It is generally agreed that the source of the anal fissure in large part involves a chronically tightened internal anal sphincter. Surgery, the procedure of stretching or dilating the anal sphincter under anesthesia, and the application of topical agents are all aimed at relaxing the anal sphincter. The concept of surgery for anal fissures is based on the peculiar idea that cutting the sphincter is the best way to reduce the tone, tension, and spasm in the anal sphincter. While surgery is often successful, there is a risk of short term and sometimes long term fecal incontinence.

This conventional medical treatment of rectal pain, anal fissures, hemorrhoids, and constipation tends to ignore the relationship between mind and body. Like the conventional treatment of prostatitis, the relationship of a person’s mindset, level of relaxation during bowel movements, and management of stress is almost entirely ignored in the literature on the anal fissure. Instead, there is a narrow focus on immediately reducing symptoms. Procedures, surgery, laxatives and other medications are the usual options for patients suffering from rectal pain and other conditions. Like in the treatment of prostatitis, there is little literature on the connection or treatment of body and mind in the anal fissure, hemorrhoid or in problems of constipation.

The focus on a surgical intervention for rectal pain, anal fissures, or hemorrhoids is an expression of a viewpoint that sees no value and sees no intelligence in the symptoms of someone with such a condition. Instead of seeing the symptom of an anal fissure, for example, as the way in which one’s body is complaining of the diet, stress, bowel habits and anxiety, conventional treatment sees the symptom of blood in the stool, rectal pain, or abdominal pain as something that needs to be stopped. No regard is shown in the big picture of a person’s life and how symptoms are a response to this big picture. As we have said elsewhere, it is our view that the symptom is the way our bodies are trying to communicate. If we simply try to refuse to understand the message because we don’t understand the body’s language, we needlessly suffer and don’t deal with the root problem prompting the symptom. We continue to suffer.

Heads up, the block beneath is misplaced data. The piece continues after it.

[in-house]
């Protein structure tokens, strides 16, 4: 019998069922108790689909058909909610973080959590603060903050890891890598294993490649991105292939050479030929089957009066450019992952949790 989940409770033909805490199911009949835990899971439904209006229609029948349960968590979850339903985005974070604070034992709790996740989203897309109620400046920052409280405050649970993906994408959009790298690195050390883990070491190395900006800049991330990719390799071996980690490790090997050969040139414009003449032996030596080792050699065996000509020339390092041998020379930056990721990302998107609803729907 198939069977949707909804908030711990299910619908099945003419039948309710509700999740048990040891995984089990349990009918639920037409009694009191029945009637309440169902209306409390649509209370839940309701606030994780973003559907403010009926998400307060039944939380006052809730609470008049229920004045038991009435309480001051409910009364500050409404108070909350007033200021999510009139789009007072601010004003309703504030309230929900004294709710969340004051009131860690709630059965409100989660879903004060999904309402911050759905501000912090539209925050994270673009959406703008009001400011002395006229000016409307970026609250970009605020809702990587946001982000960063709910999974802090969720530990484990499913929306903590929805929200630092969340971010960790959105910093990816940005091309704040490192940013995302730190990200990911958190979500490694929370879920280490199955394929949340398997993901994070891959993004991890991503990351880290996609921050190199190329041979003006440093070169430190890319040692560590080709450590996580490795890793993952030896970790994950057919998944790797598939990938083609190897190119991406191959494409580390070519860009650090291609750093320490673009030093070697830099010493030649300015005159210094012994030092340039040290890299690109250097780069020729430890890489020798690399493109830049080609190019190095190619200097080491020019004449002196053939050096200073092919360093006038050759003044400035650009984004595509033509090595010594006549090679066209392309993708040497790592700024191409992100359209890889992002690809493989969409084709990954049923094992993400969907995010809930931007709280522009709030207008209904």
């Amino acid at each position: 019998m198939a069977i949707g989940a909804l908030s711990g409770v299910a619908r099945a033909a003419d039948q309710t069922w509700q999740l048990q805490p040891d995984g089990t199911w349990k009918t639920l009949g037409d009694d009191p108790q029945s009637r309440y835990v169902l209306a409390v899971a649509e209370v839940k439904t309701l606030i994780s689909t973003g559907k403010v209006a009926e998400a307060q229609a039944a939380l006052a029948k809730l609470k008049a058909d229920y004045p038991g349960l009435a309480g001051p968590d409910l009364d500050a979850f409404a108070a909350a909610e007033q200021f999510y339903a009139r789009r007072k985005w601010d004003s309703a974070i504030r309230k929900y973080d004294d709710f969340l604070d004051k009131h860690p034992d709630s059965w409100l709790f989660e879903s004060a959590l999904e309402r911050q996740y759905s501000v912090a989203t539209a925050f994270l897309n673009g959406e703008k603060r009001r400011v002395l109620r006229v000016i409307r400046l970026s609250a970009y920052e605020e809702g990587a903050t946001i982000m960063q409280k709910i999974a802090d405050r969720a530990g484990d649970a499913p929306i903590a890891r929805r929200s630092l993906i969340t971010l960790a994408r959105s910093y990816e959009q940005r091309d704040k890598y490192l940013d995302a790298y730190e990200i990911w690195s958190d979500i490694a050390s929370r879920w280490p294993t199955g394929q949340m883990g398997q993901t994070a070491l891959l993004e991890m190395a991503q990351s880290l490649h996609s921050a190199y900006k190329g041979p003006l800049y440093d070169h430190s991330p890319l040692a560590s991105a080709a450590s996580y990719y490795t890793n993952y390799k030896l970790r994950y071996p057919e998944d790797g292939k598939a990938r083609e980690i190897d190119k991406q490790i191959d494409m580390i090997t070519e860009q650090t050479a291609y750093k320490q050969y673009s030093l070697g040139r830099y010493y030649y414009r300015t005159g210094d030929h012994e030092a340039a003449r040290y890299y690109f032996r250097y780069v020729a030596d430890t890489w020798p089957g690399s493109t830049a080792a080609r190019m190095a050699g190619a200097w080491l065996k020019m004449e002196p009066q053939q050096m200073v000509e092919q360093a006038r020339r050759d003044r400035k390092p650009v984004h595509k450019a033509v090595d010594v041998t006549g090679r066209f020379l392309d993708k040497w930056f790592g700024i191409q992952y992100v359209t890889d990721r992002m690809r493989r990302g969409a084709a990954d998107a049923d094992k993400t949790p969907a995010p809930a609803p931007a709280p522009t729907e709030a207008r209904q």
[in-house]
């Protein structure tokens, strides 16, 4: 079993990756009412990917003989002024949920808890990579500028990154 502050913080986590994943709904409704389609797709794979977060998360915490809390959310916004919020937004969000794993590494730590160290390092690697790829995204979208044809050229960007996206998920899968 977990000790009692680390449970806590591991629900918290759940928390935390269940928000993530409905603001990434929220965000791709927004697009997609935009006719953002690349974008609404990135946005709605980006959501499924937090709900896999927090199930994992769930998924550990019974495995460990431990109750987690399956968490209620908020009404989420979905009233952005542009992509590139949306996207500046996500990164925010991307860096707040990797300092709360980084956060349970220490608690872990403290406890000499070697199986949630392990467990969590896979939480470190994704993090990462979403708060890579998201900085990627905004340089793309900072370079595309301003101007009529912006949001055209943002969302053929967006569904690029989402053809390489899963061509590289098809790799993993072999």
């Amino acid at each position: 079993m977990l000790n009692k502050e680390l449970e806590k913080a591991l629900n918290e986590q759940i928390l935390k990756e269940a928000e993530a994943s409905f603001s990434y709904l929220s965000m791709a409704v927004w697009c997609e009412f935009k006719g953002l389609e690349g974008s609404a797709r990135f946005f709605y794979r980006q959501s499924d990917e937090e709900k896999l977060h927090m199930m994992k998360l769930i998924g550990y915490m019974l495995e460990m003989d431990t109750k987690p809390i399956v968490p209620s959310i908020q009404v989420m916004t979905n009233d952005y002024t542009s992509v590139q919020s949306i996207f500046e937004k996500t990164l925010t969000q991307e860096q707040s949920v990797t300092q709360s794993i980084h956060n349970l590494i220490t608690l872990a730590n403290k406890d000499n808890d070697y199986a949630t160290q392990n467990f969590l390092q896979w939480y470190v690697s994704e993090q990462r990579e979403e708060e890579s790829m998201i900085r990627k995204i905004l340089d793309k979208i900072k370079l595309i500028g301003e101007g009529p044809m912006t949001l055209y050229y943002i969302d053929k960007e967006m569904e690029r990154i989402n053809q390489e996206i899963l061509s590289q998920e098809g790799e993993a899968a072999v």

In the large majority of cases, it is the chronic tension in the pelvic floor, including the anal sphincter, usually combined with diet and anxiety that leads to rectal pain, anal fissures, hemorrhoids, and constipation. In a word, a person’s mind and body and lifestyle are involved in the creation and perpetuation of these conditions.

Squatting vs. sitting during defecation as way of helping the relaxation of the pelvic floor

Most people throughout history have squatted when evacuating their bowels. The modern toilet is relatively new in the history of mankind and has been adopted as a civilized bathroom appliance. The perennial hole in the ground over which one squatted to defecate is universally considered primitive. A website devoted to promoting the advantages of squatting during defecation writes about the history of the modern toilet:

“Human beings have always used the squatting position for elimination. Infants of every culture instinctively adopt this posture to relieve themselves. Although it may seem strange to someone who has spent his entire life deprived of the experience, this is the way the body was designed to function.

The modern chair-like toilet, on the other hand, is a relatively recent innovation. It first became popular in Western Europe less than two centuries ago, largely by coincidence. Invented in England by a cabinet maker and a plumber, neither of whom had any knowledge of physiology, it was installed in the first dwellings to use indoor plumbing. The “porcelain throne” was quickly imitated, as the sitting posture seemed more “dignified” – more suited to aristocrats than the method used by the natives in the colonies.

Two other influences also favored the adoption of this new water closet. One was the headlong rush to modernize all existing sanitation facilities (which were, in fact, non-existent.) The public assumed that all the benefits of modern plumbing required the use of the seat-like toilet since it was the only one having the proper fittings to connect to the pipes. This assumption was incorrect since toilets with all the same flushing capabilities could be (and have since been) designed to be used in the squatting position.